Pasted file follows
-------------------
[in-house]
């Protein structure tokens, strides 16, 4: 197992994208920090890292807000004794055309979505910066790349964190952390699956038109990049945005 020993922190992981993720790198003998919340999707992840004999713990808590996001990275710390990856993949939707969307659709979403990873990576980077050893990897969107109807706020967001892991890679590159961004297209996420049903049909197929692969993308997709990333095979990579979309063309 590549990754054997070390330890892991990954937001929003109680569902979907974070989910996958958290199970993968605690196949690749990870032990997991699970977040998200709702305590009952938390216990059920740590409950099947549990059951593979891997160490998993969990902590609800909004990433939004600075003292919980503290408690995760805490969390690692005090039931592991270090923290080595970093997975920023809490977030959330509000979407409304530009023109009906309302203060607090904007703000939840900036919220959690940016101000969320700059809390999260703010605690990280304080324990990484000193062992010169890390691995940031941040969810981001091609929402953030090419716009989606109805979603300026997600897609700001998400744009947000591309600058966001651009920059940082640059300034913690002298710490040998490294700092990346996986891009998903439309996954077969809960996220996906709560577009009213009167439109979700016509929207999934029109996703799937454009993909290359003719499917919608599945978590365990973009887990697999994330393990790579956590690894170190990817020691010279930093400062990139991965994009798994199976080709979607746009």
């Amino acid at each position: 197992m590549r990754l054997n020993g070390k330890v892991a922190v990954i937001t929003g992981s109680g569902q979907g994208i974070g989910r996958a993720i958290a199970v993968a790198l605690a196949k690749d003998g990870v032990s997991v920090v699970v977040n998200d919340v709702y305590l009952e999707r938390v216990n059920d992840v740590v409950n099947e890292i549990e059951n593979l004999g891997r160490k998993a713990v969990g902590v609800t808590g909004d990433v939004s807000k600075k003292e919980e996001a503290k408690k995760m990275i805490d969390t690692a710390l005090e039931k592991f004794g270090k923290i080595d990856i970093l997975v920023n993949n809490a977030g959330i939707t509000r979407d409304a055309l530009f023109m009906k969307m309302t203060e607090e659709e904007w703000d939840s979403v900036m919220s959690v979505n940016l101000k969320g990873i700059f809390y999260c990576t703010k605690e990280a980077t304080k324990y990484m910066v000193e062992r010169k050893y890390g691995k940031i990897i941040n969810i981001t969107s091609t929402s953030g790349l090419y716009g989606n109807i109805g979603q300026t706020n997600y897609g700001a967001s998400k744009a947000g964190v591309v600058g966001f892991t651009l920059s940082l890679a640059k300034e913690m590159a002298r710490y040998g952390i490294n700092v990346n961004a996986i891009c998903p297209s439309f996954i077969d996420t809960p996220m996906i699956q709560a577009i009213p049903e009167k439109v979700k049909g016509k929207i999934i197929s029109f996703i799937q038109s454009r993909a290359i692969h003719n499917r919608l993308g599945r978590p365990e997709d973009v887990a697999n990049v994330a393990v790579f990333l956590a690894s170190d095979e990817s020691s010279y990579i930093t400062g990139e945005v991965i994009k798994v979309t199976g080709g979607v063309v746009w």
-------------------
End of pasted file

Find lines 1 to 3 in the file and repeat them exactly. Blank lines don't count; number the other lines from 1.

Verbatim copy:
[in-house]
């Protein structure tokens, strides 16, 4: 197992994208920090890292807000004794055309979505910066790349964190952390699956038109990049945005 020993922190992981993720790198003998919340999707992840004999713990808590996001990275710390990856993949939707969307659709979403990873990576980077050893990897969107109807706020967001892991890679590159961004297209996420049903049909197929692969993308997709990333095979990579979309063309 590549990754054997070390330890892991990954937001929003109680569902979907974070989910996958958290199970993968605690196949690749990870032990997991699970977040998200709702305590009952938390216990059920740590409950099947549990059951593979891997160490998993969990902590609800909004990433939004600075003292919980503290408690995760805490969390690692005090039931592991270090923290080595970093997975920023809490977030959330509000979407409304530009023109009906309302203060607090904007703000939840900036919220959690940016101000969320700059809390999260703010605690990280304080324990990484000193062992010169890390691995940031941040969810981001091609929402953030090419716009989606109805979603300026997600897609700001998400744009947000591309600058966001651009920059940082640059300034913690002298710490040998490294700092990346996986891009998903439309996954077969809960996220996906709560577009009213009167439109979700016509929207999934029109996703799937454009993909290359003719499917919608599945978590365990973009887990697999994330393990790579956590690894170190990817020691010279930093400062990139991965994009798994199976080709979607746009």
């Amino acid at each position: 197992m590549r990754l054997n020993g070390k330890v892991a922190v990954i937001t929003g992981s109680g569902q979907g994208i974070g989910r996958a993720i958290a199970v993968a790198l605690a196949k690749d003998g990870v032990s997991v920090v699970v977040n998200d919340v709702y305590l009952e999707r938390v216990n059920d992840v740590v409950n099947e890292i549990e059951n593979l004999g891997r160490k998993a713990v969990g902590v609800t808590g909004d990433v939004s807000k600075k003292e919980e996001a503290k408690k995760m990275i805490d969390t690692a710390l005090e039931k592991f004794g270090k923290i080595d990856i970093l997975v920023n993949n809490a977030g959330i939707t509000r979407d409304a055309l530009f023109m009906k969307m309302t203060e607090e659709e904007w703000d939840s979403v900036m919220s959690v979505n940016l101000k969320g990873i700059f809390y999260c990576t703010k605690e990280a980077t304080k324990y990484m910066v000193e062992r010169k050893y890390g691995k940031i990897i941040n969810i981001t969107s091609t929402s953030g790349l090419y716009g989606n109807i109805g979603q300026t706020n997600y897609g700001a967001s998400k744009a947000g964190v591309v600058g966001f892991t651009l920059s940082l890679a640059k300034e913690m590159a002298r710490y040998g952390i490294n700092v990346n961004a996986i891009c998903p297209s439309f996954i077969d996420t809960p996220m996906i699956q709560a577009i009213p049903e009167k439109v979700k049909g016509k929207i999934i197929s029109f996703i799937q038109s454009r993909a290359i692969h003719n499917r919608l993308g599945r978590p365990e997709d973009v887990a697999n990049v994330a393990v790579f990333l956590a690894s170190d095979e990817s020691s010279y990579i930093t400062g990139e945005v991965i994009k798994v979309t199976g080709g979607v063309v746009w």